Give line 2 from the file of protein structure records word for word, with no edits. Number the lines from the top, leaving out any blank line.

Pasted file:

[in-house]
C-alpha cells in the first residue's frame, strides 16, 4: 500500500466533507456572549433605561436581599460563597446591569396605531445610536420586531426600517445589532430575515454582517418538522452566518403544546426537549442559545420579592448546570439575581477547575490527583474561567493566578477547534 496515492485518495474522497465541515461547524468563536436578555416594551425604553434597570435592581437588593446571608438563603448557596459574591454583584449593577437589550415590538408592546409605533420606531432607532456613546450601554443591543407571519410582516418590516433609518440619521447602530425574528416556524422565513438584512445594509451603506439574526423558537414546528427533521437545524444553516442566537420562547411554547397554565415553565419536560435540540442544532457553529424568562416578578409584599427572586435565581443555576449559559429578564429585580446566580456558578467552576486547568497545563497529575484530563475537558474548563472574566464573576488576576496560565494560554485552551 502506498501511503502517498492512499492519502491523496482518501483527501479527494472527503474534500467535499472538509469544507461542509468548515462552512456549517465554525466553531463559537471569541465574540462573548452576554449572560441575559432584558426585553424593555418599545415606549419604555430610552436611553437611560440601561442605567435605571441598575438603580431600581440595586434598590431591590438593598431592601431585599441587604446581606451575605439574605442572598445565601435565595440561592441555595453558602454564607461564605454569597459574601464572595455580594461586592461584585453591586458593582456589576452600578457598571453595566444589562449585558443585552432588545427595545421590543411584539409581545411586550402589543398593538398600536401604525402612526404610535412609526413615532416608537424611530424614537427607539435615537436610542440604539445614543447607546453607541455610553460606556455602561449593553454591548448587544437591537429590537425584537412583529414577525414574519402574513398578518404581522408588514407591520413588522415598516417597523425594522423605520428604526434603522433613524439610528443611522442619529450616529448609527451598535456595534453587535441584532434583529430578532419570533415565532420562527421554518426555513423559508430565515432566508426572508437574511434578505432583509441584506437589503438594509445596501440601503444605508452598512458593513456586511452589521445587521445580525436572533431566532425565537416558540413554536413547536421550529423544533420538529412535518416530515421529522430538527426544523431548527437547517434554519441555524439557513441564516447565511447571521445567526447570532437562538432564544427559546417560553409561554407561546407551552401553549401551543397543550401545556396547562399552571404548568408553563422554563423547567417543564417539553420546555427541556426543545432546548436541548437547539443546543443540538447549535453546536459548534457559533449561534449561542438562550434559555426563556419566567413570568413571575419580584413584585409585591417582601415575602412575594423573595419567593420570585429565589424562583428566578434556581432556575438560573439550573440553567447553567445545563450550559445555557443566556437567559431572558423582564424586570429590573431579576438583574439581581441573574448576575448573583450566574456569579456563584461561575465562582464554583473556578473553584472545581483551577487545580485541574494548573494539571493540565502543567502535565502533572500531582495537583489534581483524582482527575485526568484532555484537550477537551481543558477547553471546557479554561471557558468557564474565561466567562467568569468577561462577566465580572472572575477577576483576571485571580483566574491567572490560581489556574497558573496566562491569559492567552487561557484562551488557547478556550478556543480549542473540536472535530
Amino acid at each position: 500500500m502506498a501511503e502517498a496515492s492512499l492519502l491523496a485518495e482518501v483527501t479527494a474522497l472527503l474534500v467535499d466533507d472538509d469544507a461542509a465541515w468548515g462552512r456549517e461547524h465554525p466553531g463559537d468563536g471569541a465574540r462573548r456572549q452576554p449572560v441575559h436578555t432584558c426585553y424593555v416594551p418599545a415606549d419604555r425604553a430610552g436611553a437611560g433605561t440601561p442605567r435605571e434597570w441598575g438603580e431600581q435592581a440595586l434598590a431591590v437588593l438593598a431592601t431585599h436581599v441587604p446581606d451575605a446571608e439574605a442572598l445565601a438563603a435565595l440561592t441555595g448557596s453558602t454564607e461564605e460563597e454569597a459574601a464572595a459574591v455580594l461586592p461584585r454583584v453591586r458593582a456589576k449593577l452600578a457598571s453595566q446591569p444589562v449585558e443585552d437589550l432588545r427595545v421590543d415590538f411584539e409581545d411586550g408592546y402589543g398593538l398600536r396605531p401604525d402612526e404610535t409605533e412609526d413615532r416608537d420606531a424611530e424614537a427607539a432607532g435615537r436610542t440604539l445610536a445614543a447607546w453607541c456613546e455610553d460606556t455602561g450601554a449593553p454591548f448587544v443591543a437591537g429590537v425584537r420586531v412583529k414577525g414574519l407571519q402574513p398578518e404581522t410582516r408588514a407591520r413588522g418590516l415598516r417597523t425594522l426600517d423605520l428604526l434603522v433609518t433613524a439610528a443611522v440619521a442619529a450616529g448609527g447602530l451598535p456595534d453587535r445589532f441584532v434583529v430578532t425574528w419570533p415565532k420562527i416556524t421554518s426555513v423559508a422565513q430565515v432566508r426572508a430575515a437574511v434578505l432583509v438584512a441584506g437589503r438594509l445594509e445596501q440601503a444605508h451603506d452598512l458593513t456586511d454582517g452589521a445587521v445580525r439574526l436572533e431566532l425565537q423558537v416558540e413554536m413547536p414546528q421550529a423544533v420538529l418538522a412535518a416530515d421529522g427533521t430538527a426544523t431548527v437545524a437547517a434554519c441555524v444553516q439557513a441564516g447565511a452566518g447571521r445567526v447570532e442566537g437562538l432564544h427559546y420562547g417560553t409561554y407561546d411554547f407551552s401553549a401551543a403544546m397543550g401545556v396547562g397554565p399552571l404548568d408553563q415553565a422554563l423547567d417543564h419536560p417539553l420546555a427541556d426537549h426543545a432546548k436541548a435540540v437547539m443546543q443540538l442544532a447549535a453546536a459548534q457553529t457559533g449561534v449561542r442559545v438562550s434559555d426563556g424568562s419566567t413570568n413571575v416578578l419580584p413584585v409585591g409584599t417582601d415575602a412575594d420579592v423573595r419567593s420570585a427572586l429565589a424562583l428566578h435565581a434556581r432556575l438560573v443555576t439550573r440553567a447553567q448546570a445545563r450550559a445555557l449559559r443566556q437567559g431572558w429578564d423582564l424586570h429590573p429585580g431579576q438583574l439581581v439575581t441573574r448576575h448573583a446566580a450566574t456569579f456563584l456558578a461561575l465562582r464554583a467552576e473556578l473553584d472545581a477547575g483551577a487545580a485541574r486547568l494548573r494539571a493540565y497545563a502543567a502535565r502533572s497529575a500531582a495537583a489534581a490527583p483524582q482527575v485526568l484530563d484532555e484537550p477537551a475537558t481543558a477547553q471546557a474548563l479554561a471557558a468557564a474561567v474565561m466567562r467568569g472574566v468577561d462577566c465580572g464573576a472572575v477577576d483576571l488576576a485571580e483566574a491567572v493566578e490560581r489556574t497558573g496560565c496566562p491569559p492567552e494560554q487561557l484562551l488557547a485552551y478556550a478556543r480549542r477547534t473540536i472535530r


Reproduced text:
C-alpha cells in the first residue's frame, strides 16, 4: 500500500466533507456572549433605561436581599460563597446591569396605531445610536420586531426600517445589532430575515454582517418538522452566518403544546426537549442559545420579592448546570439575581477547575490527583474561567493566578477547534 496515492485518495474522497465541515461547524468563536436578555416594551425604553434597570435592581437588593446571608438563603448557596459574591454583584449593577437589550415590538408592546409605533420606531432607532456613546450601554443591543407571519410582516418590516433609518440619521447602530425574528416556524422565513438584512445594509451603506439574526423558537414546528427533521437545524444553516442566537420562547411554547397554565415553565419536560435540540442544532457553529424568562416578578409584599427572586435565581443555576449559559429578564429585580446566580456558578467552576486547568497545563497529575484530563475537558474548563472574566464573576488576576496560565494560554485552551 502506498501511503502517498492512499492519502491523496482518501483527501479527494472527503474534500467535499472538509469544507461542509468548515462552512456549517465554525466553531463559537471569541465574540462573548452576554449572560441575559432584558426585553424593555418599545415606549419604555430610552436611553437611560440601561442605567435605571441598575438603580431600581440595586434598590431591590438593598431592601431585599441587604446581606451575605439574605442572598445565601435565595440561592441555595453558602454564607461564605454569597459574601464572595455580594461586592461584585453591586458593582456589576452600578457598571453595566444589562449585558443585552432588545427595545421590543411584539409581545411586550402589543398593538398600536401604525402612526404610535412609526413615532416608537424611530424614537427607539435615537436610542440604539445614543447607546453607541455610553460606556455602561449593553454591548448587544437591537429590537425584537412583529414577525414574519402574513398578518404581522408588514407591520413588522415598516417597523425594522423605520428604526434603522433613524439610528443611522442619529450616529448609527451598535456595534453587535441584532434583529430578532419570533415565532420562527421554518426555513423559508430565515432566508426572508437574511434578505432583509441584506437589503438594509445596501440601503444605508452598512458593513456586511452589521445587521445580525436572533431566532425565537416558540413554536413547536421550529423544533420538529412535518416530515421529522430538527426544523431548527437547517434554519441555524439557513441564516447565511447571521445567526447570532437562538432564544427559546417560553409561554407561546407551552401553549401551543397543550401545556396547562399552571404548568408553563422554563423547567417543564417539553420546555427541556426543545432546548436541548437547539443546543443540538447549535453546536459548534457559533449561534449561542438562550434559555426563556419566567413570568413571575419580584413584585409585591417582601415575602412575594423573595419567593420570585429565589424562583428566578434556581432556575438560573439550573440553567447553567445545563450550559445555557443566556437567559431572558423582564424586570429590573431579576438583574439581581441573574448576575448573583450566574456569579456563584461561575465562582464554583473556578473553584472545581483551577487545580485541574494548573494539571493540565502543567502535565502533572500531582495537583489534581483524582482527575485526568484532555484537550477537551481543558477547553471546557479554561471557558468557564474565561466567562467568569468577561462577566465580572472572575477577576483576571485571580483566574491567572490560581489556574497558573496566562491569559492567552487561557484562551488557547478556550478556543480549542473540536472535530